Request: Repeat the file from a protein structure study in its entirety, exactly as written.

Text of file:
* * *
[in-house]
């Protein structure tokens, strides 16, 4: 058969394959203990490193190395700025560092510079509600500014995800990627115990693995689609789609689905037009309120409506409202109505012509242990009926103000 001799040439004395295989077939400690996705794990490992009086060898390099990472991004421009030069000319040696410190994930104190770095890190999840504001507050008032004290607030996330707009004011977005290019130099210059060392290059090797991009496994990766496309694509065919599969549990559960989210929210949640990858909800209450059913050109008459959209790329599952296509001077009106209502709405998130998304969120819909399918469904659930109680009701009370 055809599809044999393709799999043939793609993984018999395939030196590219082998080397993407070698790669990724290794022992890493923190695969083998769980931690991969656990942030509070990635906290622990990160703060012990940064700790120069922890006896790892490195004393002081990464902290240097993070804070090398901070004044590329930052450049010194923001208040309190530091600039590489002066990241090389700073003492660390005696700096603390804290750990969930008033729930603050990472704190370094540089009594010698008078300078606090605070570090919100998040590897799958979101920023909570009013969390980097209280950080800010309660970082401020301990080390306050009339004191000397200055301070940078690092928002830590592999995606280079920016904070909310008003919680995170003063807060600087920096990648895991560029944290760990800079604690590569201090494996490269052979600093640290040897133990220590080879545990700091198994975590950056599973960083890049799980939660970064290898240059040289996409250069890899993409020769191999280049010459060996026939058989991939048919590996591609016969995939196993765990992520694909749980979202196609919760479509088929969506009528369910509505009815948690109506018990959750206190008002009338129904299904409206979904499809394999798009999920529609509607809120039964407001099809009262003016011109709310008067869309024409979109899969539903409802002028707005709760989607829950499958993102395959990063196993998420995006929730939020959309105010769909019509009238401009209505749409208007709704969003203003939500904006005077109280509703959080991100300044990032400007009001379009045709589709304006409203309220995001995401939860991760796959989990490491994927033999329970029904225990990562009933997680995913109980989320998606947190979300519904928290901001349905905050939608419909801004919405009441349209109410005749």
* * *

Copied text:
[in-house]
């Protein structure tokens, strides 16, 4: 058969394959203990490193190395700025560092510079509600500014995800990627115990693995689609789609689905037009309120409506409202109505012509242990009926103000 001799040439004395295989077939400690996705794990490992009086060898390099990472991004421009030069000319040696410190994930104190770095890190999840504001507050008032004290607030996330707009004011977005290019130099210059060392290059090797991009496994990766496309694509065919599969549990559960989210929210949640990858909800209450059913050109008459959209790329599952296509001077009106209502709405998130998304969120819909399918469904659930109680009701009370 055809599809044999393709799999043939793609993984018999395939030196590219082998080397993407070698790669990724290794022992890493923190695969083998769980931690991969656990942030509070990635906290622990990160703060012990940064700790120069922890006896790892490195004393002081990464902290240097993070804070090398901070004044590329930052450049010194923001208040309190530091600039590489002066990241090389700073003492660390005696700096603390804290750990969930008033729930603050990472704190370094540089009594010698008078300078606090605070570090919100998040590897799958979101920023909570009013969390980097209280950080800010309660970082401020301990080390306050009339004191000397200055301070940078690092928002830590592999995606280079920016904070909310008003919680995170003063807060600087920096990648895991560029944290760990800079604690590569201090494996490269052979600093640290040897133990220590080879545990700091198994975590950056599973960083890049799980939660970064290898240059040289996409250069890899993409020769191999280049010459060996026939058989991939048919590996591609016969995939196993765990992520694909749980979202196609919760479509088929969506009528369910509505009815948690109506018990959750206190008002009338129904299904409206979904499809394999798009999920529609509607809120039964407001099809009262003016011109709310008067869309024409979109899969539903409802002028707005709760989607829950499958993102395959990063196993998420995006929730939020959309105010769909019509009238401009209505749409208007709704969003203003939500904006005077109280509703959080991100300044990032400007009001379009045709589709304006409203309220995001995401939860991760796959989990490491994927033999329970029904225990990562009933997680995913109980989320998606947190979300519904928290901001349905905050939608419909801004919405009441349209109410005749």